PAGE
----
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Curr Biol. 2009 Sep 15;19(17):R762-71. doi: 10.1016/j.cub.2009.06.053.

The shape of motile cells.

Author information

1
Department of Neurobiology, Physiology and Behavior, University of California, Davis, CA 95616, USA. mogilner@math.ucdavis.edu

Abstract

Motile cells - fan-like keratocytes, hand-shaped nerve growth cones, polygonal fibroblasts, to name but a few - come in different shapes and sizes. We discuss the origins of this diversity as well as what shape tells us about the physics and biochemistry underlying cell movement. We start with geometric rules describing cell-edge kinetics that govern cell shape, followed by a discussion of the underlying biophysics; we consider actin treadmilling, actin-myosin contraction, cell-membrane deformations, adhesion, and the complex interactions between these modules, as well as their regulation by microtubules and Rho GTPases. Focusing on several different cell types, including keratocytes and fibroblasts, we discuss how dynamic cell morphology emerges from the interplay between the different motility modules and the environment.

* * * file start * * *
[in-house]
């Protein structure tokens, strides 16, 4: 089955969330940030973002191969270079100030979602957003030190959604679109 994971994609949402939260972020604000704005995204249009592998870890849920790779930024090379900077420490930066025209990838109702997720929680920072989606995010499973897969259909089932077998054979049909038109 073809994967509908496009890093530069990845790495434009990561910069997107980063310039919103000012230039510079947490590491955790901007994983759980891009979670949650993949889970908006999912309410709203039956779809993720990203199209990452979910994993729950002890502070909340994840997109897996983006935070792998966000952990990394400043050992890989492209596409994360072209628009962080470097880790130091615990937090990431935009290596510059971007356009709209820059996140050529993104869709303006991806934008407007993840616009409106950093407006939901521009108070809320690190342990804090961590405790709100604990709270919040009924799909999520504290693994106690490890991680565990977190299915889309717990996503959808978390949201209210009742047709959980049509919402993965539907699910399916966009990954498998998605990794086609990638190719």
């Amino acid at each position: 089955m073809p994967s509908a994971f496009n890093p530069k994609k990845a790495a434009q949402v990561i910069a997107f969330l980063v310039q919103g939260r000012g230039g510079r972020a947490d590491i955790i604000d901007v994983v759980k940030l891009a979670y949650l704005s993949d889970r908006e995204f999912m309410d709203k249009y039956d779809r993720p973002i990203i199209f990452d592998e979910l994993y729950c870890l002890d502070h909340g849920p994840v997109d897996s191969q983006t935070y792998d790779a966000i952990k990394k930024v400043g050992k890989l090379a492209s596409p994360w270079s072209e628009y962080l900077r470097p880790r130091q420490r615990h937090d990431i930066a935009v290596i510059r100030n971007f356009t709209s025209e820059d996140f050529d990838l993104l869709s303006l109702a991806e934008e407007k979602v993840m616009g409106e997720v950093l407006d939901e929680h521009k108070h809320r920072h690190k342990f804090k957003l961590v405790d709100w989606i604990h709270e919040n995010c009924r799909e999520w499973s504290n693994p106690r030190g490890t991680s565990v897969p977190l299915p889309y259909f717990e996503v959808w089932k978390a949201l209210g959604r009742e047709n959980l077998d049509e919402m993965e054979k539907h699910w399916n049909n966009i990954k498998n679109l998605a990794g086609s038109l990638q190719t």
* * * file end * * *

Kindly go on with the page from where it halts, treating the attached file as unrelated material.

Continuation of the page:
PMID:
19906578
PMCID:
PMC2864320
DOI:
10.1016/j.cub.2009.06.053
[Indexed for MEDLINE]
Free PMC Article

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